New Grad as a Clinical Liaison - page 3

Hey all. So I am a new grad as of May just passed the boards in July have been interviewing at all different types of places. I was just offered a job as a Clinical Liaison for a nursing home. The... Read More

  1. by   roser13
    Quote from Alison2209
    Communication skills is what I gained from working in bars and restaurants. Accounting the paperwork side of it. And nursing to access. I'd cover 3 hospitals for one of the area nursing homes they own. I'm not saying I'm taking the Job or not I'm trying to gain insight into the job itself
    Bars and restaurants communications in no way prepare you for nursing liason positions. The more you say, the more you frighten me in this position.
  2. by   tyloo
    I would hesitate if I were you. This will be your first nursing job and it does not have the direct care component to it. Essentially you may have a hard time moving on from this position in the future. I would wonder that if this position doesn't work out, or you choose to leave it in a few years where does that leave you for future nursing employment options? I don't think a nurse manager would want to consider you if you have been practicing in a nurse capacity that has never involved direct patient care. That is up to you if you are willing to take that chance in your career. I would also ask their retention rate for this job. I know of facilities that constantly hire Clinical Liaisons and there has to be a reason for it. I am sure it is stressful job. I would ask you to reach out to someone that has or is currently working in that type of position.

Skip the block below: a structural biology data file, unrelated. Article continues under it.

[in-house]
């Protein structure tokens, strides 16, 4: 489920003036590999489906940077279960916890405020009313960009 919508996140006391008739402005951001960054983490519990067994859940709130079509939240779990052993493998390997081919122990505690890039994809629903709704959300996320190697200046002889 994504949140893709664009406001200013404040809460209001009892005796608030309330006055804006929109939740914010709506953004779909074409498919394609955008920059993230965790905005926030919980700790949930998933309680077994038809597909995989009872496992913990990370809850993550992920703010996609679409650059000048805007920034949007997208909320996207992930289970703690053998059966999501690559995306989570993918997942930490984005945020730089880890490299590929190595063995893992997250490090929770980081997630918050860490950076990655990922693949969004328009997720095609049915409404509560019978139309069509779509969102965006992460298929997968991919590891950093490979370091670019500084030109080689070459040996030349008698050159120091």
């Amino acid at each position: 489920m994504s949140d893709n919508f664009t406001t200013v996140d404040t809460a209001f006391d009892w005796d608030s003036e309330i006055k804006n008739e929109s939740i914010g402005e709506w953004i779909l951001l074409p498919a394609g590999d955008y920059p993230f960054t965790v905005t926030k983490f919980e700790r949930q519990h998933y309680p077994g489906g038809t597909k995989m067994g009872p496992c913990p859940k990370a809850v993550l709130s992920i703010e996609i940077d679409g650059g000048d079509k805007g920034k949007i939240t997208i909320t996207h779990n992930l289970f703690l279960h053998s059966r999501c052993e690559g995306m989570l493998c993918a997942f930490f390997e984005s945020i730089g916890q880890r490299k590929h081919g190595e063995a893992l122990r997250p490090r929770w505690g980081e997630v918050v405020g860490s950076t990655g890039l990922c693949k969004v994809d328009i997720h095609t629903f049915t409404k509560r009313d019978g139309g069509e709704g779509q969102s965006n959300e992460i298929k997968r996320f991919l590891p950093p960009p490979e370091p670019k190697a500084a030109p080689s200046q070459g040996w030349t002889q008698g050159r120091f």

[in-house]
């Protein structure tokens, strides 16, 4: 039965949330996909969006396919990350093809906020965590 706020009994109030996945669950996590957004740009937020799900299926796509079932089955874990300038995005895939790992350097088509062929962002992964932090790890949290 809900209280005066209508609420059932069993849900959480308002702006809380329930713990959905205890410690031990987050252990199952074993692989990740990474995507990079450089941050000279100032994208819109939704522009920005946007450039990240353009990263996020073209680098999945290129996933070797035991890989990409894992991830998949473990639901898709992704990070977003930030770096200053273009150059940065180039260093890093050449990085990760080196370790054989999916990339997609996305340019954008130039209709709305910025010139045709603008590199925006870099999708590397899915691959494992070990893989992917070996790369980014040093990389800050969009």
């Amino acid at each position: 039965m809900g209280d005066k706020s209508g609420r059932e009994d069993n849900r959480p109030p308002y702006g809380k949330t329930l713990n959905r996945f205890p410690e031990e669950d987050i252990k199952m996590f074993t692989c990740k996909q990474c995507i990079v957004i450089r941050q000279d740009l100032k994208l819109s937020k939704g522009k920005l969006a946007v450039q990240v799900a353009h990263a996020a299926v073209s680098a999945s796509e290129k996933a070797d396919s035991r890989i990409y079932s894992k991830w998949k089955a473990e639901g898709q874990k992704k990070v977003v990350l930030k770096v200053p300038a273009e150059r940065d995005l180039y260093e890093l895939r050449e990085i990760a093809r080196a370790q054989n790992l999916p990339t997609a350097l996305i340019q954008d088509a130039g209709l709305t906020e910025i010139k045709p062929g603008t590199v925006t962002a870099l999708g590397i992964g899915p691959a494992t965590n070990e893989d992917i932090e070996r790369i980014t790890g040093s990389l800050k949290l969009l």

3. by   BSNbeDONE
    Quote from Alison2209
    Communication skills is what I gained from working in bars and restaurants. Accounting the paperwork side of it. And nursing to access. I'd cover 3 hospitals for one of the area nursing homes they own. I'm not saying I'm taking the Job or not I'm trying to gain insight into the job itself
    In addition to being able to assess the residents/patients, you will need to be able to determine how your facility/facilities can adequately provide the necessary care. You will need to know the regulations regarding what types of residents can reside in those homes; you will need to know the residents' behaviors and tendencies; AND believe me when I tell you that if a hospital has begun to eat the care costs of certain patients, they WILL NOT tell you that they are going to remove the 4-point restraints, private sitter, and security guards as soon as the paramedics arrive to transport that resident to your facility. They will simply say whatever they have to, to relinquish the responsibility...not all times, but whenever the situation presents itself.

    You will need to have the critical thinking skills to take your assessment a little deeper than what's documented in the record or spoken to you. You will need to know when to ask "why" with situations that 'appear' to be black and white. Sometimes, there is absolutely no wiggle room for trial and error. Coherent patients during your assessment can quickly become incoherent, wandering residents later in the evening. Behavioral interventions and medication patterns, combination therapies, etc., are just 'some' of the areas that you would need to have knowledge of.